Should Fidget Toys Be Allowed in the Classroom?

Fidget toys like spinners, cubes, and sensory gadgets have exploded in popularity in recent years. While often seen as must-have toys and stress relievers for kids and adults alike, the use of fidget toys in school classrooms has sparked debate. Some teachers ban fidget toys as distractions, while others embrace them as tools to improve focus and behavior in students. There are good arguments on both sides of the issue. Here’s an in-depth look at the pros and cons of allowing fidget toys in academic settings.

Reasons to Allow Fidget Toys

  • Improve focus – For students with conditions like ADHD, anxiety, autism, or sensory processing disorders, research shows fidget toys can improve attention, concentration and sitting still by giving their restless hands an outlet. Fidget toys provide sensory input that can calm fidgety behaviors and allow better focus on the teacher.

-Release energy – Spinning, clicking, stretching or manipulating a fidget toy lets kids get out extra energy and wiggling in a contained, subtle way. This prevents disruptive movements that disturb the whole class. Releasing pent-up energy into a fidget promotes calm.

  • Enhances retention – Physical activity, even something slight like toying with a fidget, can increase blood and oxygen flow to the brain. This “body-brain connection” helps the mind stay engaged, leading to improved memory and learning. Allowing fidgets may support better academic retention.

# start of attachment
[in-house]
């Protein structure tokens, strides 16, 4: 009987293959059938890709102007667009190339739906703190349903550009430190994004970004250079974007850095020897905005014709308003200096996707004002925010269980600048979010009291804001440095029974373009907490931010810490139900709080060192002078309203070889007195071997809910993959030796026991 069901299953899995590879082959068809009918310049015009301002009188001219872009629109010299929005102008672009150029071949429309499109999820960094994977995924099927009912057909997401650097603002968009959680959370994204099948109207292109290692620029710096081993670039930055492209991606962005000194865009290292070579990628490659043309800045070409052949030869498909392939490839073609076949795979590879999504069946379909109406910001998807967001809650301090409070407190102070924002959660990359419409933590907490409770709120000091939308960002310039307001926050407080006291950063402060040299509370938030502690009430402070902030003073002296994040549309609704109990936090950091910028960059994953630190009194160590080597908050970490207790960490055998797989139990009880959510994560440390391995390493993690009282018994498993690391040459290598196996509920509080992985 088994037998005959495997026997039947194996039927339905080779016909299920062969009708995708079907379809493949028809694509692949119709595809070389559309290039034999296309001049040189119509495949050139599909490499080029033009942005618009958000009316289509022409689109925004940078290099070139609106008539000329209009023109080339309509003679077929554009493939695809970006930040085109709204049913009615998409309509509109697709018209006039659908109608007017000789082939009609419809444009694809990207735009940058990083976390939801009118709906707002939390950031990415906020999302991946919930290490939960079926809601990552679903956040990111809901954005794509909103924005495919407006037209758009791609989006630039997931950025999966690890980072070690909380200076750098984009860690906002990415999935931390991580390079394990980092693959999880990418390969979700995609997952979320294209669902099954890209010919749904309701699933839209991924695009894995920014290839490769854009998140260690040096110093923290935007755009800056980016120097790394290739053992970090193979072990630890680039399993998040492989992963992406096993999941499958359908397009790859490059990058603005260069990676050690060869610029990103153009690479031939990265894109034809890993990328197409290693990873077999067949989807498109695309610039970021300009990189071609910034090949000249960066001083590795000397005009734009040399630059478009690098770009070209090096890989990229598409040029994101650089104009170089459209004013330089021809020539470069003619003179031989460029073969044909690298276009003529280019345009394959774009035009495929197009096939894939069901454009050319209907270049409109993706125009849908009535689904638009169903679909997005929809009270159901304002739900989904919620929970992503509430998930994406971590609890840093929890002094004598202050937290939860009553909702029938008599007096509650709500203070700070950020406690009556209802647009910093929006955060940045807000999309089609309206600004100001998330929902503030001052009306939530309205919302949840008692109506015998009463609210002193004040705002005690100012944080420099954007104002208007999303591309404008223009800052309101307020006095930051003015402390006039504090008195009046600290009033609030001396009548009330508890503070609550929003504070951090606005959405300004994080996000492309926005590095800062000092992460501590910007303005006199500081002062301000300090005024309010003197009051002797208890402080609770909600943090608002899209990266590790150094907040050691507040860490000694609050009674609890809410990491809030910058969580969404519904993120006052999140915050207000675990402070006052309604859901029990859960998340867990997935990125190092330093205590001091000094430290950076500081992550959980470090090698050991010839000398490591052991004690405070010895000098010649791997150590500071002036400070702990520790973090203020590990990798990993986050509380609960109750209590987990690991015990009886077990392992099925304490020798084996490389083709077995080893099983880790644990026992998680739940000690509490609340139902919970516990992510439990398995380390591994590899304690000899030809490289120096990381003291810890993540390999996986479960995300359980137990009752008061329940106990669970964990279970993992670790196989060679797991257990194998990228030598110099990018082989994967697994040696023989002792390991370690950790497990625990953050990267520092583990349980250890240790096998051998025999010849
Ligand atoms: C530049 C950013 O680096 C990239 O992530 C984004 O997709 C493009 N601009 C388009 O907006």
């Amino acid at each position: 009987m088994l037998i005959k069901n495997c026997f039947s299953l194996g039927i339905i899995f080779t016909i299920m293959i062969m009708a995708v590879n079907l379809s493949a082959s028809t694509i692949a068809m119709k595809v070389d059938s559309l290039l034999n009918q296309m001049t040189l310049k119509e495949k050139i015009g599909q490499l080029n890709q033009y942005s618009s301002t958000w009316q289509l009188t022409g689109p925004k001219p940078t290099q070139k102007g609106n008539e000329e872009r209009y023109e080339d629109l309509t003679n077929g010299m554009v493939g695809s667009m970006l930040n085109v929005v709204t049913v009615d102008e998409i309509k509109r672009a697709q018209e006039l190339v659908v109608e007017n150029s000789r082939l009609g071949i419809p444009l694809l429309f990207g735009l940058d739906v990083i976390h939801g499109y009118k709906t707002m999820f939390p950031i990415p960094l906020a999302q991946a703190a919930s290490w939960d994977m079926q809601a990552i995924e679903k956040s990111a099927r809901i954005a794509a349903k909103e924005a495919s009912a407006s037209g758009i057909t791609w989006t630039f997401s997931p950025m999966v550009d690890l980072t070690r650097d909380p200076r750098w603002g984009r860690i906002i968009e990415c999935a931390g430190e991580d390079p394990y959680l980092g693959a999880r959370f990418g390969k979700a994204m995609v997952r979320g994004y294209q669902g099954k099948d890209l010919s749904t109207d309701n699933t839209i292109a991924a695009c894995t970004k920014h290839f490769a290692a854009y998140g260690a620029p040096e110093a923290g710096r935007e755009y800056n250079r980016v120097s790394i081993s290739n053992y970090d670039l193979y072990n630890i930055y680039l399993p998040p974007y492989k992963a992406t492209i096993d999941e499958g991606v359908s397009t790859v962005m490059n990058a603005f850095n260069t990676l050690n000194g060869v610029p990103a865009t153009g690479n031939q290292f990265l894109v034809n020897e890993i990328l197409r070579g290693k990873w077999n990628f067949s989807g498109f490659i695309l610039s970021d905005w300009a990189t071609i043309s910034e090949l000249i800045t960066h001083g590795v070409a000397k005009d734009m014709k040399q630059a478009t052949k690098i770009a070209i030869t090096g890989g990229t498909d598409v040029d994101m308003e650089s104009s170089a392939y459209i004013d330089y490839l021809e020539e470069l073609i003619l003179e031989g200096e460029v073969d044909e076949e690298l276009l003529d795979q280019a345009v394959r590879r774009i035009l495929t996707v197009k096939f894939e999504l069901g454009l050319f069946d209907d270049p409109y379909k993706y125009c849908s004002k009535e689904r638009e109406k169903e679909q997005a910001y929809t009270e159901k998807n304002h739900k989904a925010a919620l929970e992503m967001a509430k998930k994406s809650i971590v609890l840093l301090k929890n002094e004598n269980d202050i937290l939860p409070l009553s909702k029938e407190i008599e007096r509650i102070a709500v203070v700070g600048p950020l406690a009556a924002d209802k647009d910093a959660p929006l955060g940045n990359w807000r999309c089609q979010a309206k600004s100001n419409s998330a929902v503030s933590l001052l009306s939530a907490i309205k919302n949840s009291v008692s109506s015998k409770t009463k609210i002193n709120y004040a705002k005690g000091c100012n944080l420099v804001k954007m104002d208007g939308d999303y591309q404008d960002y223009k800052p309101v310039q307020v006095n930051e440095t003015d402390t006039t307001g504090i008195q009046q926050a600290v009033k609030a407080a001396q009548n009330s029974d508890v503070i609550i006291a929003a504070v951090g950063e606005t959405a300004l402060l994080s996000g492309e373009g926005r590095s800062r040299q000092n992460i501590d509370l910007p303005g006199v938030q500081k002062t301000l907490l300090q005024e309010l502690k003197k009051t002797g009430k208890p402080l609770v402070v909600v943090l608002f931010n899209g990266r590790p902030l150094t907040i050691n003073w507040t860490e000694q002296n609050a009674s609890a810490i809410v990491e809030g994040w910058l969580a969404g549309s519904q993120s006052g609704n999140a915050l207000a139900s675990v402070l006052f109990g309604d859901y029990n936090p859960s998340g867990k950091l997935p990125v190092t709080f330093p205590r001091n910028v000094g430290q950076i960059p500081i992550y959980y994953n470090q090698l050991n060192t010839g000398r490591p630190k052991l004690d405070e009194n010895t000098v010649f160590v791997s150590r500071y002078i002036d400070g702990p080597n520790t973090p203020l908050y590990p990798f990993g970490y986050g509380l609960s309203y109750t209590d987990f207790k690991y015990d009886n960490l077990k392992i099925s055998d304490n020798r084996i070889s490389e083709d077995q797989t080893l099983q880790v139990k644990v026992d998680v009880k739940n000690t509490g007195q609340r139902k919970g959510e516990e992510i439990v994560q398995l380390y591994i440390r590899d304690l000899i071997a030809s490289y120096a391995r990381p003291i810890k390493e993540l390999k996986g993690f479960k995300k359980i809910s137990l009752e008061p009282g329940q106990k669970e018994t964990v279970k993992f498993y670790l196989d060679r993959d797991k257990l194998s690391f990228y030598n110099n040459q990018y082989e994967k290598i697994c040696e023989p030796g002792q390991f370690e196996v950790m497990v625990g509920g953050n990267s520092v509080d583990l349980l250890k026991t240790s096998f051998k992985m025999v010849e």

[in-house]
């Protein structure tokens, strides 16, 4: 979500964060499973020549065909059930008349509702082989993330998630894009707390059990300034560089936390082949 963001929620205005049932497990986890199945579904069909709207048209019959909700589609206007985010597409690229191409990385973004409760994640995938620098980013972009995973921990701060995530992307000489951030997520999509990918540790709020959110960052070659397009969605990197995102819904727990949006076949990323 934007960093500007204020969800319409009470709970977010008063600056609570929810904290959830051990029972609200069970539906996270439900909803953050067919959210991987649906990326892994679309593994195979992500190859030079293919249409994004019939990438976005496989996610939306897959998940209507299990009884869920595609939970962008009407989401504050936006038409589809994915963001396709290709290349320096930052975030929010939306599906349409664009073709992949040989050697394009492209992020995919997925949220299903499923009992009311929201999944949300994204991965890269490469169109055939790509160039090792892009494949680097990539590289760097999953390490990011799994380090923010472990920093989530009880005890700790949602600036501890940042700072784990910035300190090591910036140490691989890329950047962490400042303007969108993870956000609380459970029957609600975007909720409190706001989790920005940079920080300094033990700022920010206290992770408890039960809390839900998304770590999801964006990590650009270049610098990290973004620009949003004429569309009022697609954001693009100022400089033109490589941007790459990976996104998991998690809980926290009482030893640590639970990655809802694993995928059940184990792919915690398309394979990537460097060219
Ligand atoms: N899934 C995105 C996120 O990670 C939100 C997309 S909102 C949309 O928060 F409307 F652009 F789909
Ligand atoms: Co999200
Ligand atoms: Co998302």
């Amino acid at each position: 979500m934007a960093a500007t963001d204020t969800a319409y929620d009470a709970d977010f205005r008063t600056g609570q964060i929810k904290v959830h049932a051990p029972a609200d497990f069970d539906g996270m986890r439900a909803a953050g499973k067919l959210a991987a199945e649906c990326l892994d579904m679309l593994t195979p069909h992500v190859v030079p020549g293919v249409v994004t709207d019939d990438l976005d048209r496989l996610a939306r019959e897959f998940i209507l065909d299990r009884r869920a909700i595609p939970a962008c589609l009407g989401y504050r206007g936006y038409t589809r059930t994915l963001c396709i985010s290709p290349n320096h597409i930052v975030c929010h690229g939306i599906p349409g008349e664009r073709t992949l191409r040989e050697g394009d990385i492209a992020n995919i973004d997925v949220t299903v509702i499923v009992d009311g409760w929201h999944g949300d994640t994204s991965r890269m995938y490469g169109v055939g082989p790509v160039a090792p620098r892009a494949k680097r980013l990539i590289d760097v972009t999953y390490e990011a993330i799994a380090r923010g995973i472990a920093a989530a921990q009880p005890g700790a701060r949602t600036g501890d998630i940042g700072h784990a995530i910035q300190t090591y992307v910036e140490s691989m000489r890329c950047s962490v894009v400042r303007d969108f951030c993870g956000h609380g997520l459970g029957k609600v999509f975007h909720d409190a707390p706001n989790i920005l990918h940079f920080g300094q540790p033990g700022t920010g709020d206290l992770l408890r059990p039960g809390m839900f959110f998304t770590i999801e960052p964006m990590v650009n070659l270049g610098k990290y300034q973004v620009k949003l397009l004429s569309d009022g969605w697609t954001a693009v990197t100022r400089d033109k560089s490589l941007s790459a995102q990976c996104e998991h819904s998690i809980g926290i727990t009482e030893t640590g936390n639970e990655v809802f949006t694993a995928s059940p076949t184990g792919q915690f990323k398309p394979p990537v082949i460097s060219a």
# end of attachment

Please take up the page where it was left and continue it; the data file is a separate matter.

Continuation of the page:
• Teaches self-regulation – Fidget toys give students an object lesson in self-control and concentration. Kids learn to limit fidgeting to just the toy, not sounds or big movements. Responsible fidget toy use helps kids self-regulate behavior and develop focus.

Reasons Not to Allow Fidget Toys

  • Distraction risk – For kids who don’t need them, fidget toys can easily become classroom distractions. They may play and talk about fidgets instead of paying attention to instruction. Even students using them for focus can become overly absorbed in fidgeting.
  • Noise problems – While designed to be subtle, certain fidget toys like clickers and spinners do make audible noises. In a quiet classroom, these sounds may divert focus or irritate classmates when students need silence and concentration.
  • Toy or tool confusion – With the popularity of fidget toys on the market, students may insist they “need” certain fidgets as entertainment rather than educational aids. This blurs the line between toy and learning tool in the classroom space.
  • Classroom management difficulties – Allowing fidget toys sets precedents that can be problematic. It can inspire upset when one student’s spinner is confiscated for misuse while another’s is still allowed. Loopholes can start arguments and undermine discipline.

There are good cases to be made both for allowing and prohibiting fidget toys in academic settings. Teachers interested in incorporating fidgets should set clear classroom policies on their use. With explicit expectations, consistent enforcement, and regular review of effectiveness, fidget toys may have a place in supporting student regulation and achievement. But schools and instructors comfortable banning distracting toys likely have sound reasons to continue limiting classroom fidgeting to more discreet options like stress balls, wiggle seats, or handheld manipulatives.